Authoritative Texts: Media and Materiality
ATTR summer School in Oslo at the Norwegian School of Theology (MF), with field trips to the National Library and the Opera.
Photo: Hans A. Rosbach
There is no such thing as an un-mediated text. From the papyrus scroll to the internet, the medium has always been of profound importance to the formation, transmission, and reception of texts.
The 2017 ATTR summer school will explore how the medium and its materiality matter.
Multidisciplinary perspectives will be applied to the study of textual mediation, in both historical and contemporary contexts.
The fruitfulness of studying authoritative texts, and the way they have been received, in light of their material mediation will thus be demonstrated.
Research seminars and lectures by
- Prof. John D. Peters, Yale University: “Authoritative Texts, Paper Machines, and Media Theory"
- Prof. Liv Ingeborg Lied, Norwegian School of Theology: "Authoritative Texts: Media and Materiality "
- Prof. Kristin B. Aavitsland, Norwegian School of Theology: “The Authority of the Word in Ecclesiastical Space: Script, Image, Liturgy”
- Prof. Olav Torvund, Dep. Of Private Law, Law, University of Oslo: “Media and the Law: Freedom of Expression and Intellectual Property”
- Prof. Ellen Krefting, Dep. of Philosophy, Classics, History of Art and Ideas, Humanities, University of Oslo: “Practicing Enlightenment. The Role of Periodicals in Eighteenth Century Denmark-Norway”
- Academic skills: Postdoc.Fellow Mona Abdel-Fadil, Department of Media and Communication, Humanities, University of Oslo: “The Online Academic Persona”
- Interdisciplinary Insights: Prof. Hugo Lundhaug, Theology, University of Oslo, “Travelling Concepts: Challenges of Interdiscplinarity”
- Presentation by Stakeholder: Jana Weidemann, Ministry of Education and Research.
For more details, see program (pdf)
Prof. John D. Peters: “Authoritative Texts, Paper Machines, and Media Theory"
Much recent work in media theory has been fascinated with so-called paper-machines, i.e. the very diverse practices of data-storage, transmission and processing that stretch from scribal culture to digital computers. The notion of paper-machines portrays writing not only as a medium for preserving stories but also for changing and altering the world via practices such as counting, accounting, and calculating.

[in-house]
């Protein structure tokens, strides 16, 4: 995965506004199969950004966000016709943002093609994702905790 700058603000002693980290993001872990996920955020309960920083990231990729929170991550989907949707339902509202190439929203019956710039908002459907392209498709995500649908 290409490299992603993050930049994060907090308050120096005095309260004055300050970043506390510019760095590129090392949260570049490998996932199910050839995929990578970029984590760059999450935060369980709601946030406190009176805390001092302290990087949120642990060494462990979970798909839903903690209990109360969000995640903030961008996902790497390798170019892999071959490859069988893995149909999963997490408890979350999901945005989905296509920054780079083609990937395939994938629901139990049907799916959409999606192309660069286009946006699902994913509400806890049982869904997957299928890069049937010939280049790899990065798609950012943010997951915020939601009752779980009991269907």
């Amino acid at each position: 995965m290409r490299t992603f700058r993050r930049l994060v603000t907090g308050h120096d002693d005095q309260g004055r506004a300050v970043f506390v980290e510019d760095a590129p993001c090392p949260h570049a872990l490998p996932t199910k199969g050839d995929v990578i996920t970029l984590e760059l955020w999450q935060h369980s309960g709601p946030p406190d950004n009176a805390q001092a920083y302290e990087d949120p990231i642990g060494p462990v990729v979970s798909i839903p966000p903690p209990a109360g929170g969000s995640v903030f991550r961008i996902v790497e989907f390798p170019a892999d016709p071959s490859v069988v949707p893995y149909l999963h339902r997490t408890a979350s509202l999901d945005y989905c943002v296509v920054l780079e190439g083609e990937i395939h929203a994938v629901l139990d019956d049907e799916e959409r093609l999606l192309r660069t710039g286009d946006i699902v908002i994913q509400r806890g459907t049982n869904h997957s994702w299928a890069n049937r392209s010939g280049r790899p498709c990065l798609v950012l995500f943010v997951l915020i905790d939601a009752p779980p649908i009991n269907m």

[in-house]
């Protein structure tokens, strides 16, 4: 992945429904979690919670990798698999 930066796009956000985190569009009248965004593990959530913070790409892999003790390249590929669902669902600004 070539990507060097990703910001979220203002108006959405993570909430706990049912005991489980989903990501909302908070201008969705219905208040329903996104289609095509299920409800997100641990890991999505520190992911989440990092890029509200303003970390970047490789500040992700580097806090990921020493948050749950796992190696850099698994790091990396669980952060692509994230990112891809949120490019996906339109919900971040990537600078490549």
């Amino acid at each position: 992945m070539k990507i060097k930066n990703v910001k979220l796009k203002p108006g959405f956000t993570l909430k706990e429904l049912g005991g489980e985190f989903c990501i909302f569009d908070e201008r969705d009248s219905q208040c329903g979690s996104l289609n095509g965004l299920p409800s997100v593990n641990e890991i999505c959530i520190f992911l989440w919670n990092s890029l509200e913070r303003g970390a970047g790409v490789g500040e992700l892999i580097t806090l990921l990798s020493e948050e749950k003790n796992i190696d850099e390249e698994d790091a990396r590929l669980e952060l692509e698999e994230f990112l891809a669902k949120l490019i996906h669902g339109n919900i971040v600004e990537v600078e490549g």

This lecture applies media-theoretic ideas about paper-machines to authoritative texts, focusing in particular on debates about canonicity and historicity in the Bible and the Book of Mormon. The latter, published in 1830 in the midst of a wider historicist and source-critical turn, and designed explicitly as a book in dialogue with the Bible’s authoritative status, is a case study that allows us to bridge media studies and the historical-critical study of scriptural traditions. At the same moment that the Bible was being historically relativized, the Book of Mormon presented a form of scripture that foregrounded the media-mechanics of scripture making.
Prof. Kristin B. Aavitsland, Norwegian School of Theology: “The Authority of the Word in Ecclesiastical Space: Script, Image, Liturgy”
The authority of scripture lies at the heart of Christian doctrine: in all cultures influenced by Christianity, the power of the written word is looming large. The cultural, social, and political consequences of this power are manifold. To study them implies an investigation of their mediation. The significance of the printing press for the spread of Protestant doctrine and its emphasis of scripture as sole authority is well known and often commented upon.
However, authoritative texts do not always come between two covers, and they are not always meant to be read or heard by its audience. In the Christian cultures of medieval Europe, the written word was no less authoritative than before the early modern media revolution, but its mediation was varied, and it was often framed by other practices than reading or listening. In this paper, I discuss the display of script and scripture in medieval church interiors, taking examples from twelfth-century Scandinavia as my cases. I comment on the inscriptions’ rhetoric, not only the verbal but also the visual, and on the mutual interplay between the two. Furthermore, I make a case for the value of graphicacy – the ability to read graphic representations – as a complementary dimension to literacy for the study of authoritative texts in historical cultures.